The shooting of Representative Steve Scalise at a baseball field in Virginia while the Republican team was practicing should be very disturbing to all Americans. Regardless of one’s views on the second amendment, gun regulation, the Republican Party, Bernie Sanders, Donald Trump or any other politician or political issue, it should be clear that we will not solve our problems by shooting our elected officials or other people with whom we disagree. Moreover, that kind of political violence will only increase the disunity, anger and rancor that already threatens the republic.
Despite the violent and unusual nature of this event, it was immediately politicized along very conventional lines and in entirely predictable ways. Progressives again argued that the shooting is yet another compelling argument for the need for stronger gun regulations. Conservatives, drawing on the left of center views of the assailant, James Hodgkinson, asserted that this shooting is evidence of the violence and irrational hatred that mobilizes the left today.
Much of the media, again predictably, fell into the false equivalency trap. Presenting both these arguments as if they were equally fact based and rational. Perhaps if one looks at this entirely through a political lens, this false equivalency makes sense. However, if one eschews a misplaced effort to achieve political balance, whatever that means, and instead grounds one’s analysis is reality and empirical evidence, the relative accuracy of each of these arguments are hard to ignore.
Political violence in America has taken many forms, but in contemporary America left wing violence has not been a major problem. The days of the Weather Underground, for example, have now receded into history. State sponsored killing of innocent African Americans, on the other hand, continues to be a major problem. Just last week, we saw this ugly phenomenon once again as, Jeronimo Yanez, the killer of Philando Castile, was acquitted. The word for being concerned about left wing violence but not the killing of innocent African Americans is racism.
The threat of Islamic terror is consistently dramatically overstated by conservatives in the media and in politics, but it is also agreater concern than left wing political violence. The most glaring flaw in this argument about the dangers of left wing political violence is that right wing political violence, whether it takes the form of shooting doctors who perform abortions, blowing up federal office buildings or violently opposing federal laws is a much more grave issue in America over the last quarter century than anything the left has done.
On the other hand, gun violence of the kind that occurred at that baseball diamond in Alexandria, Virginia last week, regarldess of whether or not is grounded in any ideology, has reached epidemic proportions. This year alone there has already been over 150 of these incidents. No other country suffer from a gun epidemic on that scale. That is not a political opinion or response to the most recent shooting. It is an empirical reality.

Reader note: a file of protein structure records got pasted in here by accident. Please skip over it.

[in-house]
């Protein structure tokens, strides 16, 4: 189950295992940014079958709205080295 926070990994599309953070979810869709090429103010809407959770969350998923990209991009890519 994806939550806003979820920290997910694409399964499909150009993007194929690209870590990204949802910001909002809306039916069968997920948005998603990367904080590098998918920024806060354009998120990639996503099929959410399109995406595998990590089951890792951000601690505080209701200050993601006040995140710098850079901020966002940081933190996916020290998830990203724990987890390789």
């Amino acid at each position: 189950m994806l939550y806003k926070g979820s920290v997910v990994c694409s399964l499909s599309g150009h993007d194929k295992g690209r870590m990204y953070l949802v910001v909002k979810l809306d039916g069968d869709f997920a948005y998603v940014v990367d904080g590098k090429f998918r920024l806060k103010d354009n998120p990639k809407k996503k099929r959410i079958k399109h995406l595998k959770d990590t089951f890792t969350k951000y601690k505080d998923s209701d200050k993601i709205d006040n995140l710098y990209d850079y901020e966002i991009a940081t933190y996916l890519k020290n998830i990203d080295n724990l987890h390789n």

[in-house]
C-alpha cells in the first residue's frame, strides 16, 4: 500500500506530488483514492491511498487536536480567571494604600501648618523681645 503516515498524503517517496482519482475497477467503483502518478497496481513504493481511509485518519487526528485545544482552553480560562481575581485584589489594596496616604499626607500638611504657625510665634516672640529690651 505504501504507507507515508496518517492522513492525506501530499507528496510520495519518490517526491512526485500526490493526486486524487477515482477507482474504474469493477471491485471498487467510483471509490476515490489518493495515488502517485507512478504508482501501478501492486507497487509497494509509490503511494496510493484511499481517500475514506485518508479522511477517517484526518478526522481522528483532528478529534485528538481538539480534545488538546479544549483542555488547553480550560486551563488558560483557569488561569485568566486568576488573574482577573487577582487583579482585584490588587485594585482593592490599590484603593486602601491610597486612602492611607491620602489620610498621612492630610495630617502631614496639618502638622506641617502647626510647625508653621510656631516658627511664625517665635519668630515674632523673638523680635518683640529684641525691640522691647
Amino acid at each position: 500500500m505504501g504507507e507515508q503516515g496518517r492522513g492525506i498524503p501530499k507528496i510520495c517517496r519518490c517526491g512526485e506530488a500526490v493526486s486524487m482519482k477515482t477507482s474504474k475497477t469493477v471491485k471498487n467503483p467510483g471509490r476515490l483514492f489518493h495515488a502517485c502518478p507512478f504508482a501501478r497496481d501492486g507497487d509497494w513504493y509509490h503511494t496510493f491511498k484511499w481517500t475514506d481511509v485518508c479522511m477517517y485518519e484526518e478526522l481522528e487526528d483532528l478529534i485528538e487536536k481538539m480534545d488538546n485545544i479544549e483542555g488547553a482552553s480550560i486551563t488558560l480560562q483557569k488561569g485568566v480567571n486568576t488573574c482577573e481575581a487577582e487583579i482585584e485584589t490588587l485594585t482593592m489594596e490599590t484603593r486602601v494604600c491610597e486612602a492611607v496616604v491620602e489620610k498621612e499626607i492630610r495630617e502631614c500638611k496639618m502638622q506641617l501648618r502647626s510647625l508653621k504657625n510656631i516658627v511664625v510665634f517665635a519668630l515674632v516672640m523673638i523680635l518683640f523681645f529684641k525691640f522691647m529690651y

The shooting at the baseball field in Virginia was obviously not even close to being the worst mass shooting in recent years, but because the victim was a Member of Congress, it had a more immediate impact in Washington as politicians from both parties expressed their sorrow, discouraged the use of violence and called for unity. Speaker of the House Paul Ryan added to this by suggesting that Congress, despite the high level of rancor there, was essentially like a family. This is probably more of reflection of the deterioration of the American family than of any partisan unity in Congress.
Upon hearing all these remarks it is difficult not to wonder whether there is another solution to this problem. One cannot help but ask if there is some policy, maybe one that other countries have tried, that would reduce the likelihood of these kinds of shootings occurring. Of course, such a policy exists. It is called gun regulation. If we regulate how guns are sold and who can buy them, there will be fewer incidents like this, or any of the other horrific shootings that most Americans now just accept as part of our lives. The proof of this is that mass shootings rarely in occur in the many other countries where stronger gun regulations exist.
Opponents of gun regulations can make arguments that guns make people feel safer, are a protection against tyranny or that the Second Amendment guarantees the right to own guns. Those in favor of gun regulations can make the almost too easy counterarguments. However, people on both sides need to recognize that the uniquely American scourge of mass shootings is a result of our uniquely lax gun laws. If you are against regulations guns, now is not the time for pious for calls for unity but to be honest enough to say that the cost of your position is frequent shootings like this. There is simply too much evidence to ignore that reality. On balance, most of us know that the tragedy in Alexandria is not going to change our gun laws, but maybe it will make the issue a bit more clear.
Photo: cc/Elvert Barnes